New Delhi: When Indian Prime Minister Narendra Modi took power in 2014, he leaned on three Indian academics who had predominantly worked in the US to drive a liberal, globalised economic policy.
Now, as Modi faces a tough general election next year to retain office, the last of them has quit.
At least a dozen government officials, policy advisers and members of BJP told Reuters that policy making has mostly been handed over to Modi’s own office and to a coterie of right-wing and nationalist economists.
The departures of the three economists underline the administration’s rejection of free trade and open market approaches to policy in favor of protecting domestic industries and farmers, officials and academics said.
Modi’s economic outlook is now a throwback to India’s inward-looking policies of earlier years, they said. And it appears similar to US President Donald Trump’s agenda to support domestic industry, raise import tariffs and put restrictions on foreign companies, they said.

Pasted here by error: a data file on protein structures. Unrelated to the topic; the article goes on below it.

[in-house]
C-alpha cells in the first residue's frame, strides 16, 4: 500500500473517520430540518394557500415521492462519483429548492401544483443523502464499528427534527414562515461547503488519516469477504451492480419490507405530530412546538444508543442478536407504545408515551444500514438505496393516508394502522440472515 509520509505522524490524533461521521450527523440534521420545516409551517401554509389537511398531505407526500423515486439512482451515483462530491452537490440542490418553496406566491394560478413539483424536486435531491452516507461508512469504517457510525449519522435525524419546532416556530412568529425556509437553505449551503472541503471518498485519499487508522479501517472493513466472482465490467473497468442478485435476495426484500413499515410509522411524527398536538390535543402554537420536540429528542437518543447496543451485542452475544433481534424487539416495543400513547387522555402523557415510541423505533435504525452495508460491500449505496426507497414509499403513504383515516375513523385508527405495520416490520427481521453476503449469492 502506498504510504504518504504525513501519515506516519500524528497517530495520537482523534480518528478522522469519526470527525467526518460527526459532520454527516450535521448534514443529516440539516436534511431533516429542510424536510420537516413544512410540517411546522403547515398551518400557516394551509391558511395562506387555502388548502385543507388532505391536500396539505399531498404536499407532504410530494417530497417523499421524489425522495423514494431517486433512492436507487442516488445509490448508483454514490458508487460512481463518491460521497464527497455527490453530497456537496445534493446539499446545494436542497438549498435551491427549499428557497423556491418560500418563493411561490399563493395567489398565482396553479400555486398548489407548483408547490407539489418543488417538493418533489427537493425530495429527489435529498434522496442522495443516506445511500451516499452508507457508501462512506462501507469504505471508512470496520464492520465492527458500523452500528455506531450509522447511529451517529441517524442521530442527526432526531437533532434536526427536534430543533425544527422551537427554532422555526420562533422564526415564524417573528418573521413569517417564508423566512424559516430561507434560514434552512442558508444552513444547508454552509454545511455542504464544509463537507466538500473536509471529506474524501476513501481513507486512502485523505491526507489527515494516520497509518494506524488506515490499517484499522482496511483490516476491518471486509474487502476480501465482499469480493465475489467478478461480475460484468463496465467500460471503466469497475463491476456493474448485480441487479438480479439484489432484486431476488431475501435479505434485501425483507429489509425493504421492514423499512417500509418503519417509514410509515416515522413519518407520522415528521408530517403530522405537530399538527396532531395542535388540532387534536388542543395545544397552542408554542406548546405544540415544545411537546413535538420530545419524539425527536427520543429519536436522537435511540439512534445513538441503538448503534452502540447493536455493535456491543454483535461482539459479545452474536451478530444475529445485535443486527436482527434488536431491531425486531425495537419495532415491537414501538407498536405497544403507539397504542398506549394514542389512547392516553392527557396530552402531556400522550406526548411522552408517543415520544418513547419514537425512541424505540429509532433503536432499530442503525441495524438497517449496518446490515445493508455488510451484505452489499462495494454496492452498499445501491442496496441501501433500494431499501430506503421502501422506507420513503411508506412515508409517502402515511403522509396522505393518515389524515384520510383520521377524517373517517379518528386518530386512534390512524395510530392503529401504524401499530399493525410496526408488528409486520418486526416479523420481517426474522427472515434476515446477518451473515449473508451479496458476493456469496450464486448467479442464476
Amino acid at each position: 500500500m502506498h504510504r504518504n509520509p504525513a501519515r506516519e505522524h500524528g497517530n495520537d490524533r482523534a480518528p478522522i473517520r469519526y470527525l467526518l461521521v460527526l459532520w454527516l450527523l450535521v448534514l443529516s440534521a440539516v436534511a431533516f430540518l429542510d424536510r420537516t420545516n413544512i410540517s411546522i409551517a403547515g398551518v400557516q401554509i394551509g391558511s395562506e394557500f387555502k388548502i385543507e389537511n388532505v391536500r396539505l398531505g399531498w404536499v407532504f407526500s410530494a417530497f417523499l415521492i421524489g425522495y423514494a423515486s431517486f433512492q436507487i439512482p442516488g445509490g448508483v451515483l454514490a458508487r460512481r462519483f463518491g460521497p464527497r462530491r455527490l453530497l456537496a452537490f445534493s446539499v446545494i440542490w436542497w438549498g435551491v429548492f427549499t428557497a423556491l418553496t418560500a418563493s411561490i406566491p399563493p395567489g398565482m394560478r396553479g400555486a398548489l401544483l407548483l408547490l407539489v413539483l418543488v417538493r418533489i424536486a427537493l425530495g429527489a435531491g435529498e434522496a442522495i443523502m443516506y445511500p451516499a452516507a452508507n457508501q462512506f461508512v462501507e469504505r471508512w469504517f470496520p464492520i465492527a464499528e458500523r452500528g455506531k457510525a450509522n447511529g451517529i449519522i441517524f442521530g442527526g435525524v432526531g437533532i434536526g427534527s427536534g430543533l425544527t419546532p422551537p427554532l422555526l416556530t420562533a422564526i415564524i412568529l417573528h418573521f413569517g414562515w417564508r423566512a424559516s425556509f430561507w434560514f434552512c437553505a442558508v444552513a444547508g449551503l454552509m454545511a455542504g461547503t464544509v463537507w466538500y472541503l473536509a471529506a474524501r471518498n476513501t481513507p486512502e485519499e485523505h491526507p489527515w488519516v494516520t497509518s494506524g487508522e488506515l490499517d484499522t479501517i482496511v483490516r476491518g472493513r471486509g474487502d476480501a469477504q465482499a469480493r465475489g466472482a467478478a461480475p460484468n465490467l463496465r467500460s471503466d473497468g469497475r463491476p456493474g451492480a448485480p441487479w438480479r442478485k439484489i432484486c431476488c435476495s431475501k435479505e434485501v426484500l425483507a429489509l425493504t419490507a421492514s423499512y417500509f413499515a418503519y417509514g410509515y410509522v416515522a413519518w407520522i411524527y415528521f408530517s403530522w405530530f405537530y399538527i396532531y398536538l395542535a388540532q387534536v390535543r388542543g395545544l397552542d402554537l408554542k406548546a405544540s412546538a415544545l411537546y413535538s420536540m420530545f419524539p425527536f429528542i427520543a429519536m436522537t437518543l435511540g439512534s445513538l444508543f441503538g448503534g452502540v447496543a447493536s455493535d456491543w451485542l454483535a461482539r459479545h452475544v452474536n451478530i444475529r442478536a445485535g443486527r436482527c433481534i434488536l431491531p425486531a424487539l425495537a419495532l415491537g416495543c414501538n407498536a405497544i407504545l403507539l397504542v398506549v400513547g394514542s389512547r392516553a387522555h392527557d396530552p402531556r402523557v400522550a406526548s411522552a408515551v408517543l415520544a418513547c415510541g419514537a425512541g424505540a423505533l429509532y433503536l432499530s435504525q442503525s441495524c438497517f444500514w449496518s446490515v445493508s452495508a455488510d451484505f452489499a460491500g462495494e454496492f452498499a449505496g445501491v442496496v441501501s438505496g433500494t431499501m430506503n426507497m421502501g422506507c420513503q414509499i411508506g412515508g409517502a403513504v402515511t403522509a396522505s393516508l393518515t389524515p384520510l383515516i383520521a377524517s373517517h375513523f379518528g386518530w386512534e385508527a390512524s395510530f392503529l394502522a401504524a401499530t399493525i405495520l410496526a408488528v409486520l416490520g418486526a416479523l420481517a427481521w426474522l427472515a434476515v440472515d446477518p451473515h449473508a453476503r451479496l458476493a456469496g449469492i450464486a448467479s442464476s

A spokesman for the finance ministry declined comment. The prime minister’s office did not reply to requests for comment.
Raghuram Rajan, who was retained by Mr Modi as governor of the Reserve Bank of India in 2014, left when his contract ended in 2016. He returned to the University of Chicago, where he is a professor.
Arvind Panagariya, vice chairman of the Niti Aayog, quit in 2017 when his sabbatical leave from Columbia University ran out.
And last month, India’s chief economic adviser Arvind Subramanian, who was formerly with IMF, announced he would quit to spend more time with his family and in research and writing.
“We expect that with the exit of Arvind Subramanian, the Modi government will listen to domestic experts,” said Ashwani Mahajan, head of Swadeshi Jagran Manch (SJM), a nationalist group linked to RSS, the ideological parent of BJP.
“The country would not lose anything if these foreign economists leave the country,” he said. “Nation building cannot be done by people on sabbatical leave.”
India’s problems had to be understood by advisers “connected to the soil”, he said adding that development in domestic terms meant providing basic necessities, health, education, housing and a reasonable amount of assets.
The Manch is critical of opening up the economy to foreign investors, and has opposed government plans to privatise Air India and the acquisition of e-commerce firm Flipkart by Walmart